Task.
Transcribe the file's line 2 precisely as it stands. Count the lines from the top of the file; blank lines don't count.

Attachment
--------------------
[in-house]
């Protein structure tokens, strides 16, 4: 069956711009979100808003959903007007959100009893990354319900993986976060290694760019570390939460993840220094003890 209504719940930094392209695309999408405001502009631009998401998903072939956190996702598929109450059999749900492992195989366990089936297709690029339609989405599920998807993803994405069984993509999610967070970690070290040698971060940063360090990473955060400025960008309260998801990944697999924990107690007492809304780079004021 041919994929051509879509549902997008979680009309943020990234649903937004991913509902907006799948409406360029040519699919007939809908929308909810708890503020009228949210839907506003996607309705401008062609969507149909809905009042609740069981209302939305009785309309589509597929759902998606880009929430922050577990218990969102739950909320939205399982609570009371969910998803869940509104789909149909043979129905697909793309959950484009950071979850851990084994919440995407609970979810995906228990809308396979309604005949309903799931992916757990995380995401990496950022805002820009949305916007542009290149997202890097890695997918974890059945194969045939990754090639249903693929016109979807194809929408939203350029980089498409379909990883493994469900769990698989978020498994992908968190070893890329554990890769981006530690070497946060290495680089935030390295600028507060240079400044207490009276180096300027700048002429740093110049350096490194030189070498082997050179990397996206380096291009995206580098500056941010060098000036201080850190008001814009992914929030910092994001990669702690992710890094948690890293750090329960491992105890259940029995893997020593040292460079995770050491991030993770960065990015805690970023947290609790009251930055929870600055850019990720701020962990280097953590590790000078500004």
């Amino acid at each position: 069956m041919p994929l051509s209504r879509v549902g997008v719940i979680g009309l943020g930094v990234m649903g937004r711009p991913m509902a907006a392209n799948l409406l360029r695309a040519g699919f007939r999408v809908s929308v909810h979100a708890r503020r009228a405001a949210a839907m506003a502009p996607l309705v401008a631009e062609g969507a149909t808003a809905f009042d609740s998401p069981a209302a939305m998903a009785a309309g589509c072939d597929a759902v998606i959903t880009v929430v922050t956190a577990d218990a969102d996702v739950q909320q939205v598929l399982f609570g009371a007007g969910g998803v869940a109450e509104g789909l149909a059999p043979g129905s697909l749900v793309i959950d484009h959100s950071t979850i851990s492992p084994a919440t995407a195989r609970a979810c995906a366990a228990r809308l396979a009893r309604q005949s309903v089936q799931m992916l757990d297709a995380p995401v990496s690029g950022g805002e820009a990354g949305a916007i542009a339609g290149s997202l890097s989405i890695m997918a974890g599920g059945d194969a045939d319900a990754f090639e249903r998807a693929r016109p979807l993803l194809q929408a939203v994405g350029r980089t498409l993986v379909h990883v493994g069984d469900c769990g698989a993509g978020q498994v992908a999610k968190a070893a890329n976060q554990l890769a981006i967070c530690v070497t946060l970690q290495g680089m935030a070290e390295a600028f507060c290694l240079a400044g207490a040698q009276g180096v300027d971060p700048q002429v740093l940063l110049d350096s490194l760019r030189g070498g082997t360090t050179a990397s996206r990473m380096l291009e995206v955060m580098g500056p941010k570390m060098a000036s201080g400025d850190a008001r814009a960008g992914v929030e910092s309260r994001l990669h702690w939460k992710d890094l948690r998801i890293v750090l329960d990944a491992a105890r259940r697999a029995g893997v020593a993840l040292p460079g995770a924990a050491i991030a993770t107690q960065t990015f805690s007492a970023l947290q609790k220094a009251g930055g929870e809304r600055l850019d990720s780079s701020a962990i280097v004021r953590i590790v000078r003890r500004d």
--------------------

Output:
């Protein structure tokens, strides 16, 4: 069956711009979100808003959903007007959100009893990354319900993986976060290694760019570390939460993840220094003890 209504719940930094392209695309999408405001502009631009998401998903072939956190996702598929109450059999749900492992195989366990089936297709690029339609989405599920998807993803994405069984993509999610967070970690070290040698971060940063360090990473955060400025960008309260998801990944697999924990107690007492809304780079004021 041919994929051509879509549902997008979680009309943020990234649903937004991913509902907006799948409406360029040519699919007939809908929308909810708890503020009228949210839907506003996607309705401008062609969507149909809905009042609740069981209302939305009785309309589509597929759902998606880009929430922050577990218990969102739950909320939205399982609570009371969910998803869940509104789909149909043979129905697909793309959950484009950071979850851990084994919440995407609970979810995906228990809308396979309604005949309903799931992916757990995380995401990496950022805002820009949305916007542009290149997202890097890695997918974890059945194969045939990754090639249903693929016109979807194809929408939203350029980089498409379909990883493994469900769990698989978020498994992908968190070893890329554990890769981006530690070497946060290495680089935030390295600028507060240079400044207490009276180096300027700048002429740093110049350096490194030189070498082997050179990397996206380096291009995206580098500056941010060098000036201080850190008001814009992914929030910092994001990669702690992710890094948690890293750090329960491992105890259940029995893997020593040292460079995770050491991030993770960065990015805690970023947290609790009251930055929870600055850019990720701020962990280097953590590790000078500004």